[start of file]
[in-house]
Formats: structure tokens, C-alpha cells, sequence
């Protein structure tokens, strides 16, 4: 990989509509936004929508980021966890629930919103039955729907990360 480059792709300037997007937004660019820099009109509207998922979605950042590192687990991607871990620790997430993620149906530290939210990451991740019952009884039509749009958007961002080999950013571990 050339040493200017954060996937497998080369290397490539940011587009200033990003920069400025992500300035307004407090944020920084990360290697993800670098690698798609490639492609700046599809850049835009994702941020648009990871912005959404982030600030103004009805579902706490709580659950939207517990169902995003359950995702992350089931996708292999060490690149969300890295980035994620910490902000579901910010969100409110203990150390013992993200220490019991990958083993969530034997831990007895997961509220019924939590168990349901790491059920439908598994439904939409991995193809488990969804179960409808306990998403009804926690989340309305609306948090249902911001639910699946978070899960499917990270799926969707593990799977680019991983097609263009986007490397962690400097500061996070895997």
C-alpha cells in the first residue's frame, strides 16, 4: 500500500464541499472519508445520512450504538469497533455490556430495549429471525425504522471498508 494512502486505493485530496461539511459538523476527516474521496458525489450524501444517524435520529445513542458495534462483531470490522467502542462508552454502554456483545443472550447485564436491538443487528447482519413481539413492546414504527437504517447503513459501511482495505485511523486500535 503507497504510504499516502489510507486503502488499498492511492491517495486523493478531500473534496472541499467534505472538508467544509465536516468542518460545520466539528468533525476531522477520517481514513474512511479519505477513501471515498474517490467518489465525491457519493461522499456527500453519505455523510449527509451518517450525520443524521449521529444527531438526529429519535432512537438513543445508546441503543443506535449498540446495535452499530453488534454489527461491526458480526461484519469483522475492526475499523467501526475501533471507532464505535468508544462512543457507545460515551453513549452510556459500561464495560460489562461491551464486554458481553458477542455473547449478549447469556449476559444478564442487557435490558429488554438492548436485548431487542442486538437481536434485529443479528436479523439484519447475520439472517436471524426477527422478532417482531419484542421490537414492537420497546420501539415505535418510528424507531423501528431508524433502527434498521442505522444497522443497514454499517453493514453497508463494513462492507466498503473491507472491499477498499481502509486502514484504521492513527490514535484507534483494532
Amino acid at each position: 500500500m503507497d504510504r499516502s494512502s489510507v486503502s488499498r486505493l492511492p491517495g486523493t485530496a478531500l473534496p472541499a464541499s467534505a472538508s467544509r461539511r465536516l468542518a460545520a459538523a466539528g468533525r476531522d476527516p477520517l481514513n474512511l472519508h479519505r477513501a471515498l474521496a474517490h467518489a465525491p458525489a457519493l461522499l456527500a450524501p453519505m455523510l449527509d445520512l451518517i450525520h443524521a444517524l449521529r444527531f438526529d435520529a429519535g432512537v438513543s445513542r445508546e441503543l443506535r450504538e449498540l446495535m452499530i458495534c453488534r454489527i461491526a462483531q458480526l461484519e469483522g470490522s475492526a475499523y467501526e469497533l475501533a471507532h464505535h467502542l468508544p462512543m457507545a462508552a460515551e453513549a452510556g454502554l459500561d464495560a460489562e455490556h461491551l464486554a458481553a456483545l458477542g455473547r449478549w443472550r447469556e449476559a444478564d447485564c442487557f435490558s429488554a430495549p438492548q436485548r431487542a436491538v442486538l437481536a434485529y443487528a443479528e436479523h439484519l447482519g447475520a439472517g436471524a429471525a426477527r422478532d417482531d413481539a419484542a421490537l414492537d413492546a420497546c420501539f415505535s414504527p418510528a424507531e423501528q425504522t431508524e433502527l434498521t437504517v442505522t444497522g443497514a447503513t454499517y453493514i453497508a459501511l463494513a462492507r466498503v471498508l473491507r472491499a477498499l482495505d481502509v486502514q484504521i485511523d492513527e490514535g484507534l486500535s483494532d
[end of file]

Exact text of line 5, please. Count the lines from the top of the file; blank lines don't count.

Amino acid at each position: 500500500m503507497d504510504r499516502s494512502s489510507v486503502s488499498r486505493l492511492p491517495g486523493t485530496a478531500l473534496p472541499a464541499s467534505a472538508s467544509r461539511r465536516l468542518a460545520a459538523a466539528g468533525r476531522d476527516p477520517l481514513n474512511l472519508h479519505r477513501a471515498l474521496a474517490h467518489a465525491p458525489a457519493l461522499l456527500a450524501p453519505m455523510l449527509d445520512l451518517i450525520h443524521a444517524l449521529r444527531f438526529d435520529a429519535g432512537v438513543s445513542r445508546e441503543l443506535r450504538e449498540l446495535m452499530i458495534c453488534r454489527i461491526a462483531q458480526l461484519e469483522g470490522s475492526a475499523y467501526e469497533l475501533a471507532h464505535h467502542l468508544p462512543m457507545a462508552a460515551e453513549a452510556g454502554l459500561d464495560a460489562e455490556h461491551l464486554a458481553a456483545l458477542g455473547r449478549w443472550r447469556e449476559a444478564d447485564c442487557f435490558s429488554a430495549p438492548q436485548r431487542a436491538v442486538l437481536a434485529y443487528a443479528e436479523h439484519l447482519g447475520a439472517g436471524a429471525a426477527r422478532d417482531d413481539a419484542a421490537l414492537d413492546a420497546c420501539f415505535s414504527p418510528a424507531e423501528q425504522t431508524e433502527l434498521t437504517v442505522t444497522g443497514a447503513t454499517y453493514i453497508a459501511l463494513a462492507r466498503v471498508l473491507r472491499a477498499l482495505d481502509v486502514q484504521i485511523d492513527e490514535g484507534l486500535s483494532d